# ACT Math : Clock Math

## Example Questions

1 3 Next →

### Example Question #24 : Circles

What is the angle of the major arc between the minute and hour hands of a clock reading ? Assume a  display (not a military clock).

Explanation:

To find angular distance between the minute and hour hand, first find the position of each. Using  as a reference (both hands straight up), we can calculate the difference in degree more easily.

First, remember that a circle contains , and therefore for the minute hand, each minute past the hour takes up  of angular distance.

For the hour hand, each hour in a 12-hour cycle takes up  of angular distance, which means each minute takes up  of distance for the hour hand.

Thus, our distance from  (our reference angle) in degrees for the minute hand can be expressed as , where  is the number of minutes that have passed.

Likewise, our distance from  in degrees for the hour hand can be expressed as , where  is again the number of minutes that have passed.

Then, all we need to do is find the positive difference between these two measurements, , and we have our angle.

This looks more complicated than it is! Fortunately, once our equation is set up, the problem is as easy as plug and play. First, let's find the measure of the minor arc between the minute hand and the reference. We can ignore hours (as each hour returns the minute hand to our reference angle) and just look at minutes.

Now, find the same distance, but for the hour hand. Here, we must consider both hours and minutes by using a fraction:

Lastly, we find the difference between these two references (remembering that our answer should be positive):

The problem asked for the major arc, so our answer is actually

Thus, the hands are  apart at .

### Example Question #25 : Circles

What is the angle of the major arc between the minute and hour hands of a clock reading ? Assume a  display (not a military clock).

Explanation:

To find angular distance between the minute and hour hand, first find the position of each. Using  as a reference (both hands straight up), we can calculate the difference in degree more easily.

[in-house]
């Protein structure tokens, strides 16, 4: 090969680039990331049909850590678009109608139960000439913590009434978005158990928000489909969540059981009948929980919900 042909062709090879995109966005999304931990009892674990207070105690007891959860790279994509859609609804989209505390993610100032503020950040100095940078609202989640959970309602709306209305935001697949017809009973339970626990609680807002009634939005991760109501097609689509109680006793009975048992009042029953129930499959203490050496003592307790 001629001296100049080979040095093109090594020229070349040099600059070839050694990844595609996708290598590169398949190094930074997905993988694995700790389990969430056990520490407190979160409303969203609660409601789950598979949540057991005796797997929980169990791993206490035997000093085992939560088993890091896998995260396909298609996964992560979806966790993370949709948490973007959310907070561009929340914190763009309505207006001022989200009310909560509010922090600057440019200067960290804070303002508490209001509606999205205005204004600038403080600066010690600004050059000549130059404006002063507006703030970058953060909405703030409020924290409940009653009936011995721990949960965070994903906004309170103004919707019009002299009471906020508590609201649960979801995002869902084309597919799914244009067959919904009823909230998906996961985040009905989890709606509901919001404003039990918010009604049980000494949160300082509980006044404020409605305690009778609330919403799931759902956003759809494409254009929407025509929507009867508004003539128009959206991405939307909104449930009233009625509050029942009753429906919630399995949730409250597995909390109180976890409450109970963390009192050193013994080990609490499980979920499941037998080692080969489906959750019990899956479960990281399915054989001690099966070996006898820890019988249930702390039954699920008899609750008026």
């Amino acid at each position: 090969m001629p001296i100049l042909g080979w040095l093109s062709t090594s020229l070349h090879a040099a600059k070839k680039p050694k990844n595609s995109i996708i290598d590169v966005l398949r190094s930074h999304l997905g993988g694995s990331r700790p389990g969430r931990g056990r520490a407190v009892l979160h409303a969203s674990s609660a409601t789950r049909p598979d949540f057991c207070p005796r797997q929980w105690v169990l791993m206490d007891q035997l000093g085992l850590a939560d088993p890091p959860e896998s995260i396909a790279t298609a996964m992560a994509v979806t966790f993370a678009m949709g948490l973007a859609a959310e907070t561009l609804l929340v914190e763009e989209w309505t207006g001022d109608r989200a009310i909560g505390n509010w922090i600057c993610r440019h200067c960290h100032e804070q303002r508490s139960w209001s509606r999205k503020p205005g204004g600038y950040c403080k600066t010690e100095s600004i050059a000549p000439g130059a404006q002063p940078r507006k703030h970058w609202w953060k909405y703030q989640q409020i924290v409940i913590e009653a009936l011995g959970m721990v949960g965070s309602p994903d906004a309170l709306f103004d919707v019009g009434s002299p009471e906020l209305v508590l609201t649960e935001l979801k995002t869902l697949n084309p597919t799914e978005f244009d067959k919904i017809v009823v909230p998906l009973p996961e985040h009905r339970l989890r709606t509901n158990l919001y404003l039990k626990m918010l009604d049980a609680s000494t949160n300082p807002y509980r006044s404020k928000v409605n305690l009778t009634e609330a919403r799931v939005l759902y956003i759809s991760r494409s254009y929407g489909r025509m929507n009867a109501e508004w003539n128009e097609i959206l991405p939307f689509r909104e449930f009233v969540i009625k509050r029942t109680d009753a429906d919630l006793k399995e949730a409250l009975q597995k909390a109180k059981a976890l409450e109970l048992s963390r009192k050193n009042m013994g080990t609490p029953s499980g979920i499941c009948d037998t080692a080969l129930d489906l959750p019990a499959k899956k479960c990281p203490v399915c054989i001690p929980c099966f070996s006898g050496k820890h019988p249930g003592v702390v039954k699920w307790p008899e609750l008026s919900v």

First, remember that a circle contains , and therefore for the minute hand, each minute past the hour takes up  of angular distance.

For the hour hand, each hour in a 12-hour cycle takes up  of angular distance, which means each minute takes up  of distance for the hour hand.

Thus, our distance from  (our reference angle) in degrees for the minute hand can be expressed as , where  is the number of minutes that have passed.

Likewise, our distance from  in degrees for the hour hand can be expressed as , where  is again the number of minutes that have passed.

Then, all we need to do is find the positive difference between these two measurements, , and we have our angle.

This looks more complicated than it is! Fortunately, once our equation is set up, the problem is as easy as plug and play. First, let's find the measure of the minor arc between the minute hand and the reference. We can ignore hours (as each hour returns the minute hand to our reference angle) and just look at minutes.

Now, find the same distance, but for the hour hand. Here, we must consider both hours and minutes by using a fraction:

Lastly, we find the difference between these two references (remembering that our answer should be positive):

Thus, the hands are  apart at .

### Example Question #26 : Circles

What is the angle of the major arc between the minute and hour hands of a clock reading ? Assume ab display (not a military clock).

Explanation:

To find angular distance between the minute and hour hand, first find the position of each. Using  as a reference (both hands straight up), we can calculate the difference in degree more easily.

First, remember that a circle contains , and therefore for the minute hand, each minute past the hour takes up  of angular distance.